The suicidal choices we see -- dietary and otherwise -- are always framed as the cause of the problem, not the symptom.

One might argue that Avatar and District 9 are somewhat better at acknowledging systemic sources of poverty, and our complicity, as audiences in the West, in the tragedies that unfold. Yet the admission of guilt remains shallow. Both films rely on simplistic good vs. evil narratives that allow us to separate ourselves from greedy corporate heads and trigger-happy soldiers -- the "bad white guys" -- and stress our individuality and innate capacity for goodness.

Hollywood's cinematic altruism ultimately serves an important function. They affirm us as wealthy, virtuous and lucky. They strengthen our sense of entitlement to intervene in the worlds of those we deem as impoverished, depraved and unlucky. And they harden our demand for gratitude.

It is surely significant that these films have attained enormous success at a time of acute economic crisis, and more importantly, the sputtering of numerous "just wars" against the culturally distant.

In each of these films, someone's stuck in a wretched "other" culture who is bleating for a connection with ours -- its values, knowledge and bodies -- be this through an imported quiz show (Slumdog Millionaire), a light-skinned and supremely bourgeois teacher (Precious), affluent white Christians (The Blind Side), or fresh-faced white men suspended at different stages of Kafkaesque metamorphosis (District 9 and Avatar).

Indeed, these films are testaments to the insidious practice of pushing a few palatable local heroes of colour to the forefront to distract from endemic racism, material inequality and imperial design.

I realize that it's futile to chastise commercial cinema for failing to explore complexities of class and race. I'm sure Hollywood will continue to appropriate the voice of those who lack the power to produce images of their own suffering.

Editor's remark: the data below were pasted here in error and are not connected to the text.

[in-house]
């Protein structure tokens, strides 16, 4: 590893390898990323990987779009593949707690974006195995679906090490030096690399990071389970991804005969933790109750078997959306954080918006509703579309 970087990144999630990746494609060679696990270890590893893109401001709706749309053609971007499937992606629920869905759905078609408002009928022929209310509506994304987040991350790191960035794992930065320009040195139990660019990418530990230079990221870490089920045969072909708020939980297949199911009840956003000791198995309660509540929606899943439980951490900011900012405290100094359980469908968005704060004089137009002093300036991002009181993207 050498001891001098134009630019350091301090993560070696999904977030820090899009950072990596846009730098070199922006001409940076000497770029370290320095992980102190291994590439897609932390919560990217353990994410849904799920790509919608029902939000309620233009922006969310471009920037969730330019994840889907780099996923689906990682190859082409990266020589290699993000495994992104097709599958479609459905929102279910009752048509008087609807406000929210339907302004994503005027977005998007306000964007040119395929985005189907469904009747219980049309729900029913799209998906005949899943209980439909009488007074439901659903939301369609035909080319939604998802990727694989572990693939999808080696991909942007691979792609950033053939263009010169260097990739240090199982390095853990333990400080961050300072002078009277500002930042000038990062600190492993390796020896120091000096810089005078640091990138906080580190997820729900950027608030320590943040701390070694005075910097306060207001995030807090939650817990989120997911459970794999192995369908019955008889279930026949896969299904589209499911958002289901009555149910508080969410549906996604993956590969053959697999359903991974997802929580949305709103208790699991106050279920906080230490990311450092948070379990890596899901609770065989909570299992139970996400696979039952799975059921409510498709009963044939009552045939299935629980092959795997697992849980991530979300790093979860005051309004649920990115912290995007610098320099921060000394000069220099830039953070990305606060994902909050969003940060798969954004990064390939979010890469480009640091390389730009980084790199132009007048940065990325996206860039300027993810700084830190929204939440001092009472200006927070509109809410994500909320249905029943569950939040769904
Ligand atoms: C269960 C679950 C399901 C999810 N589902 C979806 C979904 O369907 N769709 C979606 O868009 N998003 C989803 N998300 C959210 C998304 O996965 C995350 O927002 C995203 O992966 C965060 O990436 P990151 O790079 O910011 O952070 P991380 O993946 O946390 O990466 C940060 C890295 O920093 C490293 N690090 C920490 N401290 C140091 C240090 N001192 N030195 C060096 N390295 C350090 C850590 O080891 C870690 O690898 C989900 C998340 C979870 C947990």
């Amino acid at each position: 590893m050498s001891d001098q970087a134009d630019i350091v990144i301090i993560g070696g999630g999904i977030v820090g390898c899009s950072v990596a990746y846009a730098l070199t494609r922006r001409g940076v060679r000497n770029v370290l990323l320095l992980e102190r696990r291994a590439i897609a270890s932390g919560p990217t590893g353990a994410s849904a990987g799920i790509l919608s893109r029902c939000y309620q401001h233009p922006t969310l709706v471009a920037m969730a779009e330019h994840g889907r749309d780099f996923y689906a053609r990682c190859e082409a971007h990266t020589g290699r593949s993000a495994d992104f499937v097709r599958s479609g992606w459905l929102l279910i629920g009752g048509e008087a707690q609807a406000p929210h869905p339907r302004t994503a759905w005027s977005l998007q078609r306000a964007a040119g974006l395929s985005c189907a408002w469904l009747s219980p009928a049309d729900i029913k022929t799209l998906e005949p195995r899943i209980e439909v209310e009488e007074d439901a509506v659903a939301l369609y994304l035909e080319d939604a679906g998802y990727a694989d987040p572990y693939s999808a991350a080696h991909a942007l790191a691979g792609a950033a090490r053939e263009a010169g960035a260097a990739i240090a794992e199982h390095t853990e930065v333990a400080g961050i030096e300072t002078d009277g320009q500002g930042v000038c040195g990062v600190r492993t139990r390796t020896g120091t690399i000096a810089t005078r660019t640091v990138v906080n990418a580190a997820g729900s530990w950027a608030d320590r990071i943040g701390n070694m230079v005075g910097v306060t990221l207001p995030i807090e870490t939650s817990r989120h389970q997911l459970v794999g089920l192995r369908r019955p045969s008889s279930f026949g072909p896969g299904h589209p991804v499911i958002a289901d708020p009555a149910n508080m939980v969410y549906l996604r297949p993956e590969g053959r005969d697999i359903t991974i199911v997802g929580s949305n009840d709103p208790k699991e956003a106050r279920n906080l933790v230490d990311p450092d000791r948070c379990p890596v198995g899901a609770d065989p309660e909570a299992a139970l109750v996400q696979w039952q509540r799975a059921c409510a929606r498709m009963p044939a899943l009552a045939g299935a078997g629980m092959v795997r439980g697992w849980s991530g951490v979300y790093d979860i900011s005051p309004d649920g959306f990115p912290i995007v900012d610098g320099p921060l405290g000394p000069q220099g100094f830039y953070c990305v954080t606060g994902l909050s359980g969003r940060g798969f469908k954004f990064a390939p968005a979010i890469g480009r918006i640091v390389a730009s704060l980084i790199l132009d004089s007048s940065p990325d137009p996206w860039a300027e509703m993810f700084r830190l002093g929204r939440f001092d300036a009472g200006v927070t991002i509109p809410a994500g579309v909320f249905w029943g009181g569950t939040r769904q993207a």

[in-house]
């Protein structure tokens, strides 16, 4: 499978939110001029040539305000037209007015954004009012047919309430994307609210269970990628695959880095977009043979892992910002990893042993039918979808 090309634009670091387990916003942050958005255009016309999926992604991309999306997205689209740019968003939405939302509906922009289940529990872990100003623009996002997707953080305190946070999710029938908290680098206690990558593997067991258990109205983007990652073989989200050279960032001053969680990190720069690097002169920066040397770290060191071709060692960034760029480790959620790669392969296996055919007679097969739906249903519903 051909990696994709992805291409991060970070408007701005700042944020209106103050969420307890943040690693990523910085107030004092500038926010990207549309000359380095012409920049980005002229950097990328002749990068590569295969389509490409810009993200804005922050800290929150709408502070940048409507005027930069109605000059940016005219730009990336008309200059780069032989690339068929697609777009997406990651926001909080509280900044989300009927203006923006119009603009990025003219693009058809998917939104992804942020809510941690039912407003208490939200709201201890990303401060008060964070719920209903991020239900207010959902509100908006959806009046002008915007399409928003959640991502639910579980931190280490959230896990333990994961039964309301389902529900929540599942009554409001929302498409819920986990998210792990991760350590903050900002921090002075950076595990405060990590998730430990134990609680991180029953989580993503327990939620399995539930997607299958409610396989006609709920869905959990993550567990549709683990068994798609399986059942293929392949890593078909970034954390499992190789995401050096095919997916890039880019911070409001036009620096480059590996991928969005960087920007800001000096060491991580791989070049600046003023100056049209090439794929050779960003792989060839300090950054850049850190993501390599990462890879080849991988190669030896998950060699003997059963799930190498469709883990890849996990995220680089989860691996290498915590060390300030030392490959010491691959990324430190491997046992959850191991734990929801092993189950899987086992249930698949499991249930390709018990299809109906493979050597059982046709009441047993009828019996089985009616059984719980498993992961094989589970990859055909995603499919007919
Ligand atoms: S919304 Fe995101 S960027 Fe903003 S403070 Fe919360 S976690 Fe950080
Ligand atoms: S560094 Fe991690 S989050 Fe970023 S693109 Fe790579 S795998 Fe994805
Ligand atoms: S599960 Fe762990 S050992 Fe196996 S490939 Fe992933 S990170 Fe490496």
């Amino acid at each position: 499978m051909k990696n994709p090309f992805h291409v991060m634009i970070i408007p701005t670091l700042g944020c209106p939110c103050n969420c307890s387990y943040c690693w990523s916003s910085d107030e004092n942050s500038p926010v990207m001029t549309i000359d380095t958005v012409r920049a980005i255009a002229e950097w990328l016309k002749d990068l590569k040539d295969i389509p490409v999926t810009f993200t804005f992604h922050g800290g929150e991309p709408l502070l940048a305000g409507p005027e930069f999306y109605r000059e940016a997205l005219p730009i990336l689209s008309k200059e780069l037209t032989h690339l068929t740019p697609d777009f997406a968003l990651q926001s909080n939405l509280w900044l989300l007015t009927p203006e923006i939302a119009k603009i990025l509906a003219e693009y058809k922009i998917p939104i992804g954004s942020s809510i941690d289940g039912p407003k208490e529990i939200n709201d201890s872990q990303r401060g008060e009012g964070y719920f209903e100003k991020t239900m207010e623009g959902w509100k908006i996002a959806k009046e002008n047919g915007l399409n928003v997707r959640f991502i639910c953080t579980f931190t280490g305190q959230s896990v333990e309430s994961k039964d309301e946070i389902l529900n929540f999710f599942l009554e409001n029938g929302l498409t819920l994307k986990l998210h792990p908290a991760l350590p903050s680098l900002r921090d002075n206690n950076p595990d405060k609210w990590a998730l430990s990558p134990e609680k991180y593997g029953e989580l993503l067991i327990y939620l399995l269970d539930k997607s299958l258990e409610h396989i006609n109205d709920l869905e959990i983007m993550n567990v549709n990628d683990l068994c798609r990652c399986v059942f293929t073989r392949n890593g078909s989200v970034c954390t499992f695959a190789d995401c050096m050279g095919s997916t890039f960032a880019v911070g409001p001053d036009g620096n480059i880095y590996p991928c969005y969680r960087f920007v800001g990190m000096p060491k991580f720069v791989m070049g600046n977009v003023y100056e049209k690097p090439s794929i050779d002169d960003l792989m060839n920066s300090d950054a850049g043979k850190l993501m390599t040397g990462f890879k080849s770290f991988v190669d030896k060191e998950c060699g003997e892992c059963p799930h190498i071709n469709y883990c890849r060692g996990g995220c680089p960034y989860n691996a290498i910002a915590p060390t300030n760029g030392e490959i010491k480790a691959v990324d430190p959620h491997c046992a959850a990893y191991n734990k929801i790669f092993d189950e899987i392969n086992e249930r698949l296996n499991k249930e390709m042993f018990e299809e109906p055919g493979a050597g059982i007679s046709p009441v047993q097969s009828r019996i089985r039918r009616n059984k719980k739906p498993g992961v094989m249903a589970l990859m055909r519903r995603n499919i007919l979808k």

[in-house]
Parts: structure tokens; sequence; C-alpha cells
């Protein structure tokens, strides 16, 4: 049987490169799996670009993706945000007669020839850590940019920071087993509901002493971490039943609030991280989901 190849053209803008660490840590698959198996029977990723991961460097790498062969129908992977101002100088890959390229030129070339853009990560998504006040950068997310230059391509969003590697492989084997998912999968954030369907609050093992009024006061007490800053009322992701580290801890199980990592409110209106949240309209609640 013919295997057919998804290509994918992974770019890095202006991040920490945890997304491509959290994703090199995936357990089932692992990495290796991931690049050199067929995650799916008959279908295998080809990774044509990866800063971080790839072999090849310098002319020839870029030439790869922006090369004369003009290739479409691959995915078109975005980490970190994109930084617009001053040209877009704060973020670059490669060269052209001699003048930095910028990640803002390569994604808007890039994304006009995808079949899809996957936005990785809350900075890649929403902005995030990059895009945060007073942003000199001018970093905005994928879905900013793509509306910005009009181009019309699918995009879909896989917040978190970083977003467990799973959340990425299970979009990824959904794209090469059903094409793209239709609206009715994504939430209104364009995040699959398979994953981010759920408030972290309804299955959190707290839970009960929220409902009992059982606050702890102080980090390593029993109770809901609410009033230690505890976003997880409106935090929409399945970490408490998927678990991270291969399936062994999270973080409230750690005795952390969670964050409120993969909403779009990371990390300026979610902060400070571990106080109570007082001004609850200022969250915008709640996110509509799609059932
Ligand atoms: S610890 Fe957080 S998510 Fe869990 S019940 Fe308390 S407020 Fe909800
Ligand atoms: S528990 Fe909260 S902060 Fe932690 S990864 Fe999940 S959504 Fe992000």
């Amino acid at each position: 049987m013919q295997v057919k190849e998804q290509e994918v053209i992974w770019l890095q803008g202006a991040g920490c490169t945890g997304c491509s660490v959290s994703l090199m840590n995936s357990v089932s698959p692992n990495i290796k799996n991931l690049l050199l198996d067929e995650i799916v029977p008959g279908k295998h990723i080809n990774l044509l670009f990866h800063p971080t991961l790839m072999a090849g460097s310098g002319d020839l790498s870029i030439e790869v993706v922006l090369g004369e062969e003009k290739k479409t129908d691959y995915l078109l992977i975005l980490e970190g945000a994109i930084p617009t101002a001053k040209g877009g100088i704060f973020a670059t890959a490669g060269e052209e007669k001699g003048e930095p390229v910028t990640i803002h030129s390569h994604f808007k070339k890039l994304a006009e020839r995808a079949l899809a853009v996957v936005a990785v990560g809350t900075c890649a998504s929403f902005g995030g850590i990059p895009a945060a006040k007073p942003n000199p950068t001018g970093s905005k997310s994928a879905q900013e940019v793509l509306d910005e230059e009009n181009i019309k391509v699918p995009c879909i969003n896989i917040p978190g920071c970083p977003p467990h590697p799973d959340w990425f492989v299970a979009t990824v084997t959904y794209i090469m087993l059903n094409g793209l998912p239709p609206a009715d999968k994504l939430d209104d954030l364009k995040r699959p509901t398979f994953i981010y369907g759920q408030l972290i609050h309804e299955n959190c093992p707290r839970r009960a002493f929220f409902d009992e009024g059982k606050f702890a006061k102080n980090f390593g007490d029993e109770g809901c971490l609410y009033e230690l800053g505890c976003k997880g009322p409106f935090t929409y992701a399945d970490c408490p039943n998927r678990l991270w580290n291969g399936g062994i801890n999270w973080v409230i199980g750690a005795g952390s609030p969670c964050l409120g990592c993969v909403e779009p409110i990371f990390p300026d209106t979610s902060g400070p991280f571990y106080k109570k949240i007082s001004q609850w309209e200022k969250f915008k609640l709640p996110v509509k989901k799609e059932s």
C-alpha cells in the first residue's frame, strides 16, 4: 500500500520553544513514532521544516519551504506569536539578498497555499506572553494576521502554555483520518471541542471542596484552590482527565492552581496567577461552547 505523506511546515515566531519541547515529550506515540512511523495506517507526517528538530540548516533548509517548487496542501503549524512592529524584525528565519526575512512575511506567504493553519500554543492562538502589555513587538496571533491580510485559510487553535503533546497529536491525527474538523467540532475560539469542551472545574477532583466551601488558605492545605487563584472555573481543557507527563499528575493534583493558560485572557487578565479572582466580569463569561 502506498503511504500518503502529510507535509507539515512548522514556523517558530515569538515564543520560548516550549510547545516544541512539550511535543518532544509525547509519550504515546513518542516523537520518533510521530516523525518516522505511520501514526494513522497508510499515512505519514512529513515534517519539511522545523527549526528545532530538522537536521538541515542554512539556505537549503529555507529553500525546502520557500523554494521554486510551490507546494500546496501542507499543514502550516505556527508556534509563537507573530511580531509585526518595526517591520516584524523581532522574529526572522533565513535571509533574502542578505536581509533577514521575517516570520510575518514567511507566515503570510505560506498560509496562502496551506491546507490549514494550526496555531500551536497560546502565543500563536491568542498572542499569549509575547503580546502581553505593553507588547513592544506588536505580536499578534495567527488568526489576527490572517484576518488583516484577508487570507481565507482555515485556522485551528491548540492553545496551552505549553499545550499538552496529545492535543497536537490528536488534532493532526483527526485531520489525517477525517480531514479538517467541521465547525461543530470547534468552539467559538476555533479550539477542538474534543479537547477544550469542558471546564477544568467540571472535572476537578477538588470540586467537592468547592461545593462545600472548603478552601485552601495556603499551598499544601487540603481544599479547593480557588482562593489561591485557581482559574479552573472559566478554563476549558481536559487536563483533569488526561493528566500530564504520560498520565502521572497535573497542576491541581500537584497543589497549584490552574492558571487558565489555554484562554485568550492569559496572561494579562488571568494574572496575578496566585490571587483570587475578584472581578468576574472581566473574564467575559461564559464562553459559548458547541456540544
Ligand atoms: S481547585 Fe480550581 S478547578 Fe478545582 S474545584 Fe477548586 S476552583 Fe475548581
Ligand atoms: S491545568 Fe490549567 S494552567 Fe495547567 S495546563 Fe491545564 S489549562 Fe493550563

My aim is not to beg for change (though that would be nice). It's to offer such cinematic altruism as evidence that the camera is not a dispassionate instrument of sight, but one that reflects the relationship of power between those who're being viewed and those who're doing the viewing. The point extends not only to Hollywood's philanthropic repertoire, but to other forms of filmic altruism, such as CNN's unctuous dispatches from Haiti.

Mitu Sengupta is an assistant professor in the department of politics & public administration at Ryerson University in Toronto. A version of this article appeared in The Monthly Review.

 

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Comments

While I found the article above most informative and thought-provoking, I found the remarks related to Avatar (the only movie mentioned that I've seen) somewhat weak.  For example,  that action occurs at a "convenient" distance of 4.4 light years from earth seems totally irrelevant, since what happens is more important than where, and this is science fiction or fantasy.  

For me, the movie was mind-blowing in the obvious indictment of the US military.  How could this movie be made in Hollywood where movies often thank the US army for use of their equipment as props?  Perhaps the advent of special effects, and that this was written by a Canadian, provide some explanation.